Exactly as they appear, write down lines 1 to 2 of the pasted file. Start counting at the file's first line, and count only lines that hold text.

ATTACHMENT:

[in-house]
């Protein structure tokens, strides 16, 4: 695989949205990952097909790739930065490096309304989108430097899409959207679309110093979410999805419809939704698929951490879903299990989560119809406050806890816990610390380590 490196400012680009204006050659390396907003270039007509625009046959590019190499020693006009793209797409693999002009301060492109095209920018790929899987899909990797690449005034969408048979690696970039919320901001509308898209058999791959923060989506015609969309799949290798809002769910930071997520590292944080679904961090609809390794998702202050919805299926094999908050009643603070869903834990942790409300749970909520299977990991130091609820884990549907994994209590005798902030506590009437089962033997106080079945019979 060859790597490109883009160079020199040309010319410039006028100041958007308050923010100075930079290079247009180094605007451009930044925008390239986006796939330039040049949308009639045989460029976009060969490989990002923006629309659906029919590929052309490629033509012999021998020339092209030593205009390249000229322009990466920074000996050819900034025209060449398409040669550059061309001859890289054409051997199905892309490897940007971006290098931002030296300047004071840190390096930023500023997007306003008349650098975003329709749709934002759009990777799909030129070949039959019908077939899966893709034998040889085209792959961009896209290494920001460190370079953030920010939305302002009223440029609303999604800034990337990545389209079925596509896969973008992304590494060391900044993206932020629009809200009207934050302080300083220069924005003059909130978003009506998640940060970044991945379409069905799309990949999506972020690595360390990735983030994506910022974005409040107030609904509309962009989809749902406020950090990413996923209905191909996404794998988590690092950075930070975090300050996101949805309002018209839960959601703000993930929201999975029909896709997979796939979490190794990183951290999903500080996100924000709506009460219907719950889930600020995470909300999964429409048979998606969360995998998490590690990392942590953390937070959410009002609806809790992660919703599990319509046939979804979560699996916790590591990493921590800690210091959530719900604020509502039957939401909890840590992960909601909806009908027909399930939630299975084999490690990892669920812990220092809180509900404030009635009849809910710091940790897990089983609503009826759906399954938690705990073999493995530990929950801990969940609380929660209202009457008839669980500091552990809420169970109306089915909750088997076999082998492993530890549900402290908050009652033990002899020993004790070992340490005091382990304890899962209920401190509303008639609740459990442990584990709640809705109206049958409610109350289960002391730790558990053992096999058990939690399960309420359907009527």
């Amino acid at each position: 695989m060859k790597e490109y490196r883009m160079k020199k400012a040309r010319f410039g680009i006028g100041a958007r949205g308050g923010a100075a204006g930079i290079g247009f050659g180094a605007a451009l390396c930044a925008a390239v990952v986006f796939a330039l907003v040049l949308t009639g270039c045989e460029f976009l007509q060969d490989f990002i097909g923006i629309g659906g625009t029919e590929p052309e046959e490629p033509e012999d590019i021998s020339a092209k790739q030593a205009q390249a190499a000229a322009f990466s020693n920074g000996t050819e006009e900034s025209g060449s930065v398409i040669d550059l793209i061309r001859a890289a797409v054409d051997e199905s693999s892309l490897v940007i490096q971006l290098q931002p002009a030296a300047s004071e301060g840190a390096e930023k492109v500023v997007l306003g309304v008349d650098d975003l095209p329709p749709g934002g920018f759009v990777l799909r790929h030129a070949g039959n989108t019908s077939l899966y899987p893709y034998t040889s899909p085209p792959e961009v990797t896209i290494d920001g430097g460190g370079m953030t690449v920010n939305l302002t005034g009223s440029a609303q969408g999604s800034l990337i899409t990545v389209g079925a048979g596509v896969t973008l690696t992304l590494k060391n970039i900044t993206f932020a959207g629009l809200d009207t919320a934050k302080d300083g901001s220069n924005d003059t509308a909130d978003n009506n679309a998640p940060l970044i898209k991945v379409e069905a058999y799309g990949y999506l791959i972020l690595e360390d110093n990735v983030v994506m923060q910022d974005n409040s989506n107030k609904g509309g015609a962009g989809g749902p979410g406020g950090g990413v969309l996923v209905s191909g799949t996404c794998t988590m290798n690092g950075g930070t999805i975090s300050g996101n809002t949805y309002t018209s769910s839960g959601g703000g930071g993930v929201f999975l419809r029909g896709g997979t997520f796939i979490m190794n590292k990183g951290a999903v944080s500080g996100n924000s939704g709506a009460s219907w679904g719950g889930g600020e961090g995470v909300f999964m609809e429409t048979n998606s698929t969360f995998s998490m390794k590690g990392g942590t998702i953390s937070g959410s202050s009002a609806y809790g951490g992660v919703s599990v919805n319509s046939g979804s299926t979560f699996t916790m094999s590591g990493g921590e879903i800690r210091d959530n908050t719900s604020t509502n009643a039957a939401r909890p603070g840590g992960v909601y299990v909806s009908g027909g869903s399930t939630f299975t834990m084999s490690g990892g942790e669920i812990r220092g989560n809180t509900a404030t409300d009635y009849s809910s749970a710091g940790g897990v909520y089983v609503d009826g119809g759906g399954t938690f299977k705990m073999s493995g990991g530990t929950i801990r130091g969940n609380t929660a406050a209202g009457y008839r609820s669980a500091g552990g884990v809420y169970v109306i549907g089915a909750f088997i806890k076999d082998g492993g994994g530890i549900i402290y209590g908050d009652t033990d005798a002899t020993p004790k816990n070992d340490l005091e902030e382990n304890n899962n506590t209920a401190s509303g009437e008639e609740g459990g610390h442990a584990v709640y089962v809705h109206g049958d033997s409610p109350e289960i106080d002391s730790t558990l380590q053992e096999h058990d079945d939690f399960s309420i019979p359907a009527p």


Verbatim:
[in-house]
């Protein structure tokens, strides 16, 4: 695989949205990952097909790739930065490096309304989108430097899409959207679309110093979410999805419809939704698929951490879903299990989560119809406050806890816990610390380590 490196400012680009204006050659390396907003270039007509625009046959590019190499020693006009793209797409693999002009301060492109095209920018790929899987899909990797690449005034969408048979690696970039919320901001509308898209058999791959923060989506015609969309799949290798809002769910930071997520590292944080679904961090609809390794998702202050919805299926094999908050009643603070869903834990942790409300749970909520299977990991130091609820884990549907994994209590005798902030506590009437089962033997106080079945019979 060859790597490109883009160079020199040309010319410039006028100041958007308050923010100075930079290079247009180094605007451009930044925008390239986006796939330039040049949308009639045989460029976009060969490989990002923006629309659906029919590929052309490629033509012999021998020339092209030593205009390249000229322009990466920074000996050819900034025209060449398409040669550059061309001859890289054409051997199905892309490897940007971006290098931002030296300047004071840190390096930023500023997007306003008349650098975003329709749709934002759009990777799909030129070949039959019908077939899966893709034998040889085209792959961009896209290494920001460190370079953030920010939305302002009223440029609303999604800034990337990545389209079925596509896969973008992304590494060391900044993206932020629009809200009207934050302080300083220069924005003059909130978003009506998640940060970044991945379409069905799309990949999506972020690595360390990735983030994506910022974005409040107030609904509309962009989809749902406020950090990413996923209905191909996404794998988590690092950075930070975090300050996101949805309002018209839960959601703000993930929201999975029909896709997979796939979490190794990183951290999903500080996100924000709506009460219907719950889930600020995470909300999964429409048979998606969360995998998490590690990392942590953390937070959410009002609806809790992660919703599990319509046939979804979560699996916790590591990493921590800690210091959530719900604020509502039957939401909890840590992960909601909806009908027909399930939630299975084999490690990892669920812990220092809180509900404030009635009849809910710091940790897990089983609503009826759906399954938690705990073999493995530990929950801990969940609380929660209202009457008839669980500091552990809420169970109306089915909750088997076999082998492993530890549900402290908050009652033990002899020993004790070992340490005091382990304890899962209920401190509303008639609740459990442990584990709640809705109206049958409610109350289960002391730790558990053992096999058990939690399960309420359907009527």